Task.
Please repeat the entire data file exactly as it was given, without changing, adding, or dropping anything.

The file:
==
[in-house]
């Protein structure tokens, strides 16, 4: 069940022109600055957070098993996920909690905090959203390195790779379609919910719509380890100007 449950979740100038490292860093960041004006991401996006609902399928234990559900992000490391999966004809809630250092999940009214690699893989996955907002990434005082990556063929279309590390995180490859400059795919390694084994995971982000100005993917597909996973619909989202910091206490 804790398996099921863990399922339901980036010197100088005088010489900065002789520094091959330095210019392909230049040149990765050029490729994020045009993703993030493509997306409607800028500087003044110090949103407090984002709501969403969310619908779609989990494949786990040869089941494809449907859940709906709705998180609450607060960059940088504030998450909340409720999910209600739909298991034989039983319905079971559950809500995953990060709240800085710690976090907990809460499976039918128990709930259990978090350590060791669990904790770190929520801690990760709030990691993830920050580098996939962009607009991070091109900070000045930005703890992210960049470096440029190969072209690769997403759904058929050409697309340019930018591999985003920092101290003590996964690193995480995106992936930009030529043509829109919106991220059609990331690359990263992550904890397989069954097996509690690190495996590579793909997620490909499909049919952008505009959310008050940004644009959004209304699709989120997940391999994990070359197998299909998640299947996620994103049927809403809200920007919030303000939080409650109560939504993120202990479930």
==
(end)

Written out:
[in-house]
């Protein structure tokens, strides 16, 4: 069940022109600055957070098993996920909690905090959203390195790779379609919910719509380890100007 449950979740100038490292860093960041004006991401996006609902399928234990559900992000490391999966004809809630250092999940009214690699893989996955907002990434005082990556063929279309590390995180490859400059795919390694084994995971982000100005993917597909996973619909989202910091206490 804790398996099921863990399922339901980036010197100088005088010489900065002789520094091959330095210019392909230049040149990765050029490729994020045009993703993030493509997306409607800028500087003044110090949103407090984002709501969403969310619908779609989990494949786990040869089941494809449907859940709906709705998180609450607060960059940088504030998450909340409720999910209600739909298991034989039983319905079971559950809500995953990060709240800085710690976090907990809460499976039918128990709930259990978090350590060791669990904790770190929520801690990760709030990691993830920050580098996939962009607009991070091109900070000045930005703890992210960049470096440029190969072209690769997403759904058929050409697309340019930018591999985003920092101290003590996964690193995480995106992936930009030529043509829109919106991220059609990331690359990263992550904890397989069954097996509690690190495996590579793909997620490909499909049919952008505009959310008050940004644009959004209304699709989120997940391999994990070359197998299909998640299947996620994103049927809403809200920007919030303000939080409650109560939504993120202990479930």